Bryan Cranston and Kevin Hart co-star in “The Upside,” which marks the studio’s first No. 1 opening. It also ranks as the second-best start for an STX film behind “Bad Moms,” which launched with $23 million in 2016.
The box office victory comes as Hart has been in the headlines for whether or not he would host the Oscars. The comedian was tapped to emcee the industry’s biggest night, but stepped down when controversy sparked over homophobic jokes he made in the past.
What’s even more promising for STX is that “The Upside,” based on the 2011 French hit “Les Intouchables,” was able to overcome its rocky path to the big screen. The Weinstein Company was originally on board to distribute the comedic drama about a quadriplegic billionaire who befriends an ex-convict hired to help him. It premiered at the 2017 Toronto International Film Festival but was shelved after sexual assault allegations against Harvey Weinstein came to light. STX and Lantern then purchased the rights and worked with director Neil Burger to recut the movie from an R rating to PG-13 in hopes that would make “The Upside” more accessible for a broader audience.
“When I look at where the movie overperformed, I think [its rating] was a beneficial contributor,” said Adam Fogelson, STX’s Motion Picture Group chairman. Fogelson added, “Kevin is in rarified company when it comes to the level of support of his fans.”
Critics weren’t particularly impressed with the tag-team of Cranston and Hart (it has a 40% on Rotten Tomatoes), but audiences seem to be embracing the film with an A CinemaScore.
The real winner in theaters this weekend, however, has to be Nicole Kidman. The Australian actress co-stars in “The Upside” and “Aquaman,” the top two movies at the domestic box office. Kidman and her Atlantean cohorts — including the king himself, Jason Momoa, and director James Wan — have plenty to celebrate. Warner Bros.’ DC superhero adventure blew past the $1 billion mark worldwide.
“Aquaman” dropped to the No. 2 spot, picking up a solid $17 million from 3,863 venues in its fourth weekend of release. With its domestic tally currently at $287 million, it’s unlikely that it will reach the same heights in North America of its superhero brethren “Wonder Woman,” which ended its stateside run with $412 million. Still, the aquatic blockbuster has reached a number of benchmarks like becoming DC’s first comic-book entry to surpass $1 billion in ticket sales since “The Dark Knight Rises” in 2012.
Sony’s “A Dog’s Way Home” opened in third place. The PG adventure about a dog (voiced by Bryce Dallas Howard) who gets separated from her owner debuted on par with estimates, earning $11 million from 3,090 theaters. It’s a promising start since the movie, co-starring Ashley Judd and Edward James Olmos, cost $18 million to produce.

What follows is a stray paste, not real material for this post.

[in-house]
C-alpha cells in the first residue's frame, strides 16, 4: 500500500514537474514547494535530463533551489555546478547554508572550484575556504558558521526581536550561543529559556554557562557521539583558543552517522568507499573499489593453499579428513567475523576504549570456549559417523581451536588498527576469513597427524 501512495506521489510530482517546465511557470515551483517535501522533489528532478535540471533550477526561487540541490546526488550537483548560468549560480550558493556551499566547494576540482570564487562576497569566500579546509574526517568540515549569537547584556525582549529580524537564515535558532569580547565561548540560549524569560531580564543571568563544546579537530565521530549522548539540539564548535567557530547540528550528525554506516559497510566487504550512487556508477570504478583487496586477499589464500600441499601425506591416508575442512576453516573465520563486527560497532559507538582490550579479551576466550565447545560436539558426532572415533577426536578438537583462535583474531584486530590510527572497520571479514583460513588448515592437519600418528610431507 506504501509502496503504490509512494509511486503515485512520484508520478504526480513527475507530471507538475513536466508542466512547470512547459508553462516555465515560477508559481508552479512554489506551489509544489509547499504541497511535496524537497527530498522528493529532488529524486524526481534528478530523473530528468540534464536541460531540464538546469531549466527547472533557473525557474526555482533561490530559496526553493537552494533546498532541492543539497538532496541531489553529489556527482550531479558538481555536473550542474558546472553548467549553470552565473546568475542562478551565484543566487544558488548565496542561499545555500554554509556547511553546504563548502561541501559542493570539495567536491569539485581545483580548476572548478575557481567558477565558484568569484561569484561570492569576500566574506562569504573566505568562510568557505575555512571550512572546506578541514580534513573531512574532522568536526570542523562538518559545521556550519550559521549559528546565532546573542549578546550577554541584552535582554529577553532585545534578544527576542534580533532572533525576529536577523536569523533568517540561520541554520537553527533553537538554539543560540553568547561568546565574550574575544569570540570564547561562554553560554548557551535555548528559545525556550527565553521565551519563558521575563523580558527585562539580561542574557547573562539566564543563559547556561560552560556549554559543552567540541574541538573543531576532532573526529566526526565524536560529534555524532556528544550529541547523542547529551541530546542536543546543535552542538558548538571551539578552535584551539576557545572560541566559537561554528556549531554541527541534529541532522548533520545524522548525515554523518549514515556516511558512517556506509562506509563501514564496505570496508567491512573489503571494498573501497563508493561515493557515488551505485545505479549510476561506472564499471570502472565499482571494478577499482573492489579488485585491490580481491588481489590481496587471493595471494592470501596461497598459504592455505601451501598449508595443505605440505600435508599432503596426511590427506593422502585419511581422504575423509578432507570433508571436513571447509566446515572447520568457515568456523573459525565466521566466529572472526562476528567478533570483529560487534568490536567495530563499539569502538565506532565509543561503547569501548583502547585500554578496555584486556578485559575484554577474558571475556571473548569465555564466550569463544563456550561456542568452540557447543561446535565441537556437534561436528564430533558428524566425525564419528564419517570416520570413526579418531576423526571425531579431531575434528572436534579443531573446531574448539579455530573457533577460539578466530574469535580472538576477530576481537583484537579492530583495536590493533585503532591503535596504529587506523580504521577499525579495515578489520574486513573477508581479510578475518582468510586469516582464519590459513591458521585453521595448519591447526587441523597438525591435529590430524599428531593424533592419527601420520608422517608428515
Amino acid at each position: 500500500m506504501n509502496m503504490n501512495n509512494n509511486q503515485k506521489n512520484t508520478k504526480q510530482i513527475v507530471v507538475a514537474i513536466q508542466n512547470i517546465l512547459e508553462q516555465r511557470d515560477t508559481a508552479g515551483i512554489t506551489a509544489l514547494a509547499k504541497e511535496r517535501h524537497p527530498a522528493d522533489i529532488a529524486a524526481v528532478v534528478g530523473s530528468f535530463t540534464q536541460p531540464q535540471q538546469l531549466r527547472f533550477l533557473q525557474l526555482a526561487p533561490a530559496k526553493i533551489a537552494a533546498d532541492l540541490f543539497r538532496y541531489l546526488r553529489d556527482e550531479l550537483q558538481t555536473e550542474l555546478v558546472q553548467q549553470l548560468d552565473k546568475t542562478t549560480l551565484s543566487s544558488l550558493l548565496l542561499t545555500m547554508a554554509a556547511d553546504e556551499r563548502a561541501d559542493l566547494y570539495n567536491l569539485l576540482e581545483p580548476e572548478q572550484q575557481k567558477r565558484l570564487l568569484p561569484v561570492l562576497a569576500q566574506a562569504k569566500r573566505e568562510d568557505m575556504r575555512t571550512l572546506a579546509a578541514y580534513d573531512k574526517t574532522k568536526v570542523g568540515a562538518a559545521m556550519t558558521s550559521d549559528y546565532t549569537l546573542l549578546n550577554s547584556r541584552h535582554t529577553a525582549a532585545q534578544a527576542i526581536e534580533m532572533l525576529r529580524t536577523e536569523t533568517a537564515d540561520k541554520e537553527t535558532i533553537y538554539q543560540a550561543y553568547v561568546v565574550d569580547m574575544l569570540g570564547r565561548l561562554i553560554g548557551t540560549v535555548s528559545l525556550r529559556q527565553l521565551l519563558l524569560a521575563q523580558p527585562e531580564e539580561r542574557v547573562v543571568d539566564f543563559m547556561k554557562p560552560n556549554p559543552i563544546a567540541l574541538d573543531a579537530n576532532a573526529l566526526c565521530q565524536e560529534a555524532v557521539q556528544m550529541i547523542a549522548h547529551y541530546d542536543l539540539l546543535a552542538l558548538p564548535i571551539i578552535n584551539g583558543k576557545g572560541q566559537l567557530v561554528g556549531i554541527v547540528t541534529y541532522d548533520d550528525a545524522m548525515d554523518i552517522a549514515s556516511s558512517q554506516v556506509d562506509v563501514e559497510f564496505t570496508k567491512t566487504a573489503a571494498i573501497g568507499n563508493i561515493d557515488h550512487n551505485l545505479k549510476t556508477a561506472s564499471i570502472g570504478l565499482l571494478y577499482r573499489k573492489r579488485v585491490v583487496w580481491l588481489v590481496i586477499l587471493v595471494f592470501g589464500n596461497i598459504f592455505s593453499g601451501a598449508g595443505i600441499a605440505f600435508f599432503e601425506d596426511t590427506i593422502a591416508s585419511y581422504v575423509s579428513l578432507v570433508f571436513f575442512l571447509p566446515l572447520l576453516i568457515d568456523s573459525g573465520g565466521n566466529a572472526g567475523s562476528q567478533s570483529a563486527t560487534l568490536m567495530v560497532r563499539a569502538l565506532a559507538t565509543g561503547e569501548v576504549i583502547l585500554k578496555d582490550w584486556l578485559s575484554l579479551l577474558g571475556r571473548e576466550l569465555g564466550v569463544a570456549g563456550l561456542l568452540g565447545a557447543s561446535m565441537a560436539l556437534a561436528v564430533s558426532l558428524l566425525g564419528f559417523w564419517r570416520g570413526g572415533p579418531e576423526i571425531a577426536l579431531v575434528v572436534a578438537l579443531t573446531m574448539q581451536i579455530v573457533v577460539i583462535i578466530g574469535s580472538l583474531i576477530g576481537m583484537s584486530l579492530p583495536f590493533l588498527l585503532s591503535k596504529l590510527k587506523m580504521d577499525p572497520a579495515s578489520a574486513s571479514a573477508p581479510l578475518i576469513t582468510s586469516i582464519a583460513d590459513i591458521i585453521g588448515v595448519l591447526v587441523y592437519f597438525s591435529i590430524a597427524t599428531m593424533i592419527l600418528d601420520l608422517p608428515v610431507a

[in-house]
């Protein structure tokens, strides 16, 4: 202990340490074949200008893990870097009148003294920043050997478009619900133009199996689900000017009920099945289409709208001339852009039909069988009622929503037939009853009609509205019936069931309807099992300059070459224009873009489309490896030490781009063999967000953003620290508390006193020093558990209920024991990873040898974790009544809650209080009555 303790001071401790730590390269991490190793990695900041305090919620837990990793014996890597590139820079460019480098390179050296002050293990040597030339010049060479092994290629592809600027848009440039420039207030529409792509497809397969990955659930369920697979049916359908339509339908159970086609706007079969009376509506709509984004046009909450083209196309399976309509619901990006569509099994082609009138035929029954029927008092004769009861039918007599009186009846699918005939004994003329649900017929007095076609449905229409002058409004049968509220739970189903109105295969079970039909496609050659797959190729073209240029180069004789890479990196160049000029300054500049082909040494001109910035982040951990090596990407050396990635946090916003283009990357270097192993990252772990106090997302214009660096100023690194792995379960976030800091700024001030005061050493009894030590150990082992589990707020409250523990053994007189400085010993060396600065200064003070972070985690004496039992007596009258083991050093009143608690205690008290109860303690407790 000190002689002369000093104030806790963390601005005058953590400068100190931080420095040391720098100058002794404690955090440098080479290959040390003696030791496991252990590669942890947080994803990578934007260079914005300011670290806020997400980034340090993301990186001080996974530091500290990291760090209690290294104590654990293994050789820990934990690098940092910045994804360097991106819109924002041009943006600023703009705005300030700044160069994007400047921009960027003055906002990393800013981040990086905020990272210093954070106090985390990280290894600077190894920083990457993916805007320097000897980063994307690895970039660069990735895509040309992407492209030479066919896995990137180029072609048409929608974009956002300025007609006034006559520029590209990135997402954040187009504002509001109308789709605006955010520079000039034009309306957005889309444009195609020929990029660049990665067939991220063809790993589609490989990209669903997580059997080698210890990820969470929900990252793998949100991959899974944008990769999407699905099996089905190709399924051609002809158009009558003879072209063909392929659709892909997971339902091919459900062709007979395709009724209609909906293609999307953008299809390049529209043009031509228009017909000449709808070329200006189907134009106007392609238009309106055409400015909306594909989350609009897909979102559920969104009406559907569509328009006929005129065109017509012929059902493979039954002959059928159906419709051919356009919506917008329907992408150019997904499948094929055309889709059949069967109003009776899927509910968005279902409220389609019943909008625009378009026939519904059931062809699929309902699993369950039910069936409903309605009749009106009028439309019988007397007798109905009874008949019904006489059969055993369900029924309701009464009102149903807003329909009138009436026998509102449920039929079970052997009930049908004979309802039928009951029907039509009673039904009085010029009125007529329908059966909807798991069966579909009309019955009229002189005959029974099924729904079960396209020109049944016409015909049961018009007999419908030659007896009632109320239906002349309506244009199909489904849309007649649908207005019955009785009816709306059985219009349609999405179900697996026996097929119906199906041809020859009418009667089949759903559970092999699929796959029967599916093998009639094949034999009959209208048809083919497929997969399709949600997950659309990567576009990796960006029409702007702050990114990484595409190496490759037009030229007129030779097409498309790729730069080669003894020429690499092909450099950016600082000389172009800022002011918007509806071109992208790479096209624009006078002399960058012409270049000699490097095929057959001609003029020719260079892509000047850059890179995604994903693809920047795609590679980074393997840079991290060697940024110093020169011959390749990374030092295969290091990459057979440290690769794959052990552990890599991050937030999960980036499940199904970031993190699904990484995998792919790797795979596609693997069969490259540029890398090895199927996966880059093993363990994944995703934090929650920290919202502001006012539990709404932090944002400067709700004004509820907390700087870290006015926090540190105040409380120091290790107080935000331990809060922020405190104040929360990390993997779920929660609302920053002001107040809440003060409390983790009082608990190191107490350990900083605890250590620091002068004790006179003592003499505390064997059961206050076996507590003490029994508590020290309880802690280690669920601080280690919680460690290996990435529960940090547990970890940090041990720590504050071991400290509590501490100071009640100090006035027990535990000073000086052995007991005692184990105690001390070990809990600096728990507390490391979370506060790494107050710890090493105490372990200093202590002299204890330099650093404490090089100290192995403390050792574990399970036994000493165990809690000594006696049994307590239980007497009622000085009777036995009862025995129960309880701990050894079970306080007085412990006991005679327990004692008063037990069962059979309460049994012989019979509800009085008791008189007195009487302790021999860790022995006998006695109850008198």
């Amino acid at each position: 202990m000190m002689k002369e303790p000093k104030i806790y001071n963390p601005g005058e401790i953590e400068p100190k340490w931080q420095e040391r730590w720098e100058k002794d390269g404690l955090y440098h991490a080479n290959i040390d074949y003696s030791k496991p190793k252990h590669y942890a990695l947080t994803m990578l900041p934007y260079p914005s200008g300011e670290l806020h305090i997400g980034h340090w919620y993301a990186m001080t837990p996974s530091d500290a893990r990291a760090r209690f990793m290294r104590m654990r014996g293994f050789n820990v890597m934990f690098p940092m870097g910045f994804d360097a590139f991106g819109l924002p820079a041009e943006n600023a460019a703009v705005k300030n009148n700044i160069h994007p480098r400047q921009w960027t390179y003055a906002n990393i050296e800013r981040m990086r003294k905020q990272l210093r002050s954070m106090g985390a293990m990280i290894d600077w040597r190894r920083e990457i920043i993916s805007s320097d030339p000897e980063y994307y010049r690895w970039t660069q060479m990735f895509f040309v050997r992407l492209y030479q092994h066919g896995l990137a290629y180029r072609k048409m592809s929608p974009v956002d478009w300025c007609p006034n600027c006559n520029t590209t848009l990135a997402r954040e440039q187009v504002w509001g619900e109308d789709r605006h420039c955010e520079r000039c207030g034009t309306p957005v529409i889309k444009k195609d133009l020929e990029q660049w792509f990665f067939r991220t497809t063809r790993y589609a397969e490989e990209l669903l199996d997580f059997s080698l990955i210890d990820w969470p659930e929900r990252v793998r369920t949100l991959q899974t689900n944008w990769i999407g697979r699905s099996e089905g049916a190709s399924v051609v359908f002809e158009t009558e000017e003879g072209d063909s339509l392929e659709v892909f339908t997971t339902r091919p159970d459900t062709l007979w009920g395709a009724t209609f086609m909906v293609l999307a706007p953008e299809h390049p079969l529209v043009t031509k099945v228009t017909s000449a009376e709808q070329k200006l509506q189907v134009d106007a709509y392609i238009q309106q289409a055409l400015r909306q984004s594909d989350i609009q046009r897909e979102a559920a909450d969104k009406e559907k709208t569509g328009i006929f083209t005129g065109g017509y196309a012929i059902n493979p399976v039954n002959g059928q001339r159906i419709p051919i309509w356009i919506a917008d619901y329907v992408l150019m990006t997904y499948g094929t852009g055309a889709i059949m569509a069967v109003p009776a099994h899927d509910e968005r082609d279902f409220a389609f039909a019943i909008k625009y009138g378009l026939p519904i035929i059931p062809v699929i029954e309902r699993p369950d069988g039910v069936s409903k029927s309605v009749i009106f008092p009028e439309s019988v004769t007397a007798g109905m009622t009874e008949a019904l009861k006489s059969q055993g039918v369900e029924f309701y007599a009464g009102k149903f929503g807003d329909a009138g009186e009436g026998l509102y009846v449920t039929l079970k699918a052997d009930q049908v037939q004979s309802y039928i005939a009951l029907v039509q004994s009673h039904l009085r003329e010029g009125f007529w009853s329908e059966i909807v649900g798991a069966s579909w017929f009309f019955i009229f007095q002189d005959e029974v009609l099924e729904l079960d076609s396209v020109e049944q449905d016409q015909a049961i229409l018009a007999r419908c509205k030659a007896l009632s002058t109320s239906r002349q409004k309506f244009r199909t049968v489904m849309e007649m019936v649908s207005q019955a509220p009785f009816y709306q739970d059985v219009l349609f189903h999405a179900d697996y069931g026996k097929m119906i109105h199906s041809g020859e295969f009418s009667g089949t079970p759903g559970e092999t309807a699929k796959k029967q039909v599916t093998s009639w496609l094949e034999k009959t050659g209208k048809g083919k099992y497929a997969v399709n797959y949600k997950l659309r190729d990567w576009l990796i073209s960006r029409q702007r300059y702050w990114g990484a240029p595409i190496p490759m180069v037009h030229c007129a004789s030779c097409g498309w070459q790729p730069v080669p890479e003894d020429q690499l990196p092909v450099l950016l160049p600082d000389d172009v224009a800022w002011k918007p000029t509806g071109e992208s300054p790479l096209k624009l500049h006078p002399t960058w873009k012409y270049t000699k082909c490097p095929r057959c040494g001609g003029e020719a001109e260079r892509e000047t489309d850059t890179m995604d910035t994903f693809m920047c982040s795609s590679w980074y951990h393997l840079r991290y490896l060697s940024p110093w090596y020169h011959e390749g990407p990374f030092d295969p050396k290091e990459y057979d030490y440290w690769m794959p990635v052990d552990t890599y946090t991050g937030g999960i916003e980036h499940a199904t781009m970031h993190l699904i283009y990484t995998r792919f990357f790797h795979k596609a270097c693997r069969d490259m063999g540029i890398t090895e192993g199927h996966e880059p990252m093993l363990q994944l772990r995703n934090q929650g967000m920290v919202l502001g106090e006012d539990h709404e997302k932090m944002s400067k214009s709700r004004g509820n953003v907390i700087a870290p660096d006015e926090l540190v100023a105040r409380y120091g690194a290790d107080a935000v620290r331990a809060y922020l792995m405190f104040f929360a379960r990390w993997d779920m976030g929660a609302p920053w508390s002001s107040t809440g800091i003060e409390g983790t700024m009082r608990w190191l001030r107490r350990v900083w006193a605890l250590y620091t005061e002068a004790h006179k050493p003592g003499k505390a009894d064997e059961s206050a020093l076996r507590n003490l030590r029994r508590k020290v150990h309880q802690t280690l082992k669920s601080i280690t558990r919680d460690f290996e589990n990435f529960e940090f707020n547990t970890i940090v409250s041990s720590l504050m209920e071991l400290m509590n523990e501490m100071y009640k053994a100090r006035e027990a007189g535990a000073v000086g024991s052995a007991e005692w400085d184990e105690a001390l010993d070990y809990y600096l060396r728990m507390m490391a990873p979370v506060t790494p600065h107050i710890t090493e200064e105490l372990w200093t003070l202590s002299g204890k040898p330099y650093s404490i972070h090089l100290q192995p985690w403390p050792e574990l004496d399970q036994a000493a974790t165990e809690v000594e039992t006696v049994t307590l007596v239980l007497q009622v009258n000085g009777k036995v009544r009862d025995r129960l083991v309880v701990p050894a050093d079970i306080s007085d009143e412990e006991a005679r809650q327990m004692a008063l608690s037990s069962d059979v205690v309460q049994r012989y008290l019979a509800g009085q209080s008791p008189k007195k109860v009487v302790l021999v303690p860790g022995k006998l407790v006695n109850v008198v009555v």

Other new releases weren’t as fortunate. Entertainment Studio’s “Replicas” misfired with a dismal $2.5 million from 2,329 locations. Keanu Reeves stars in the sci-fi thriller, which isn’t fairing much better overseas. The movie has generated $3.5 million from foreign territories.
Elsewhere, Participant Media’s Ruth Bader Ginsburg biopic “On the Basis of Sex” had a promising expansion, bringing in $6.2 million when it hit 1,923 theaters. Felicity Jones portrays a young version of the Supreme Court justice in the legal drama, which has amassed $10.5 million since its platform release.
Annapurna’s “If Beale Street Could Talk” also expanded nationwide this weekend, pocketing $2.3 million from 1,018 screens during the three-day frame. The Oscar hopeful, written and directed by Barry Jenkins, has made $7.6 million.
A number of other awards contenders were hoping to get a boost from last weekend’s Golden Globes. Annapurna’s “Vice,” a scathing look at Dick Cheney that won Christian Bale a best actor in a comedy trophy at the Globes, rounded out the top 10 with $3.2 million for a domestic total of $35 million. Adam McKay directed the biopic, which cost $60 million.
The Globes’ big winner “Bohemian Rhapsody” saw the benefit of taking home a few statues. Fox’s Queen biopic, starring Rami Malek as legendary frontman Freddy Mercury, drummed up another $3 million in its 11th week of release, a 33% hike to take its domestic haul just short of $200 million. It currently sits at $198 million in North America and $574 million internationally. “Bohemian Rhapsody” can also thank the sing-along screenings at 750 domestic locations for the increase in ticket sales. Those versions displayed lyrics on screen, encouraging audiences to clap their hands and stop their feet to hits like “We Will Rock You” and “We Are the Champions.”
Universal and DreamWorks’ “Green Book” was another title hoping to turn some awards glory into ticket sales. The feel-good drama that has been riddled with even more controversy since picking up three Golden Globe awards last Sunday, earned $2.1 million this weekend for a domestic total of $38.5 million.
A pair of Sony titles rounded out the top five. “Spider-Man: Into the Spider-Verse” added another $9 million for a total of $147 million. Meanwhile, the studio’s psychological thriller “Escape Room” brought in $8.9 million, marking a 50% decline from its opening weekend and taking its domestic bounty to $32 million.
As a whole, the domestic market is pacing 10.5% behind 2018, when “Jumanji: Welcome to the Jungle” was the top movie in North America with $23 million, according to Comscore. M. Night Shyamalan’s “Glass” could be just the twist that theaters need to turn things around. The gruesome thriller launches next weekend and is expected to bring in between $50 million and $70 million.